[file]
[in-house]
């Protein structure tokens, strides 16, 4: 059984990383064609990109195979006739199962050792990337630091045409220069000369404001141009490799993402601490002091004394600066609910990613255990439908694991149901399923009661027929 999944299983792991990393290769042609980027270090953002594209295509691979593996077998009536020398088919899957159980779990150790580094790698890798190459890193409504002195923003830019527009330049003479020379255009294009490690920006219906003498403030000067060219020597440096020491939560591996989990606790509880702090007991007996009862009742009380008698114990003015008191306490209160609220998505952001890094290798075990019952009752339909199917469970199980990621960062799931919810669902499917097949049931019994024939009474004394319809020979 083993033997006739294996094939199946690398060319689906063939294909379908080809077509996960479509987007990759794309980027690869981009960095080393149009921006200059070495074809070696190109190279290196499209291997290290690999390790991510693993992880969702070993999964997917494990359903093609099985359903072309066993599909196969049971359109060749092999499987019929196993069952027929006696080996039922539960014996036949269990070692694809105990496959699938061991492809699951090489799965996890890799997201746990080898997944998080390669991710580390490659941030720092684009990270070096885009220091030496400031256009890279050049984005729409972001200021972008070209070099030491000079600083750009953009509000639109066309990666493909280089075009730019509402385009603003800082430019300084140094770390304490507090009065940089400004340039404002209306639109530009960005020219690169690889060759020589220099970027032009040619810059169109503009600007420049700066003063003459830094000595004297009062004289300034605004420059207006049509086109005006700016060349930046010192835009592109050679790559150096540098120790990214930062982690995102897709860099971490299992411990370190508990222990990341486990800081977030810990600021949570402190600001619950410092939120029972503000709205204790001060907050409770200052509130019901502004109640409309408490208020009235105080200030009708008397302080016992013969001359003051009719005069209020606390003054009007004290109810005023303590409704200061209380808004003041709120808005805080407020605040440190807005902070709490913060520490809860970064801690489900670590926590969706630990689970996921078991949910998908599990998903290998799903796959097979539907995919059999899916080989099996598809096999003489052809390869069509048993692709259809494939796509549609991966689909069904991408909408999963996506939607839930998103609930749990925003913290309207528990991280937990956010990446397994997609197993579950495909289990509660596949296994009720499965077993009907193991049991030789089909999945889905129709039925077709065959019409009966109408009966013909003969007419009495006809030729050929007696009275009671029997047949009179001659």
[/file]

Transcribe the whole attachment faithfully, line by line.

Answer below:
[in-house]
């Protein structure tokens, strides 16, 4: 059984990383064609990109195979006739199962050792990337630091045409220069000369404001141009490799993402601490002091004394600066609910990613255990439908694991149901399923009661027929 999944299983792991990393290769042609980027270090953002594209295509691979593996077998009536020398088919899957159980779990150790580094790698890798190459890193409504002195923003830019527009330049003479020379255009294009490690920006219906003498403030000067060219020597440096020491939560591996989990606790509880702090007991007996009862009742009380008698114990003015008191306490209160609220998505952001890094290798075990019952009752339909199917469970199980990621960062799931919810669902499917097949049931019994024939009474004394319809020979 083993033997006739294996094939199946690398060319689906063939294909379908080809077509996960479509987007990759794309980027690869981009960095080393149009921006200059070495074809070696190109190279290196499209291997290290690999390790991510693993992880969702070993999964997917494990359903093609099985359903072309066993599909196969049971359109060749092999499987019929196993069952027929006696080996039922539960014996036949269990070692694809105990496959699938061991492809699951090489799965996890890799997201746990080898997944998080390669991710580390490659941030720092684009990270070096885009220091030496400031256009890279050049984005729409972001200021972008070209070099030491000079600083750009953009509000639109066309990666493909280089075009730019509402385009603003800082430019300084140094770390304490507090009065940089400004340039404002209306639109530009960005020219690169690889060759020589220099970027032009040619810059169109503009600007420049700066003063003459830094000595004297009062004289300034605004420059207006049509086109005006700016060349930046010192835009592109050679790559150096540098120790990214930062982690995102897709860099971490299992411990370190508990222990990341486990800081977030810990600021949570402190600001619950410092939120029972503000709205204790001060907050409770200052509130019901502004109640409309408490208020009235105080200030009708008397302080016992013969001359003051009719005069209020606390003054009007004290109810005023303590409704200061209380808004003041709120808005805080407020605040440190807005902070709490913060520490809860970064801690489900670590926590969706630990689970996921078991949910998908599990998903290998799903796959097979539907995919059999899916080989099996598809096999003489052809390869069509048993692709259809494939796509549609991966689909069904991408909408999963996506939607839930998103609930749990925003913290309207528990991280937990956010990446397994997609197993579950495909289990509660596949296994009720499965077993009907193991049991030789089909999945889905129709039925077709065959019409009966109408009966013909003969007419009495006809030729050929007696009275009671029997047949009179001659």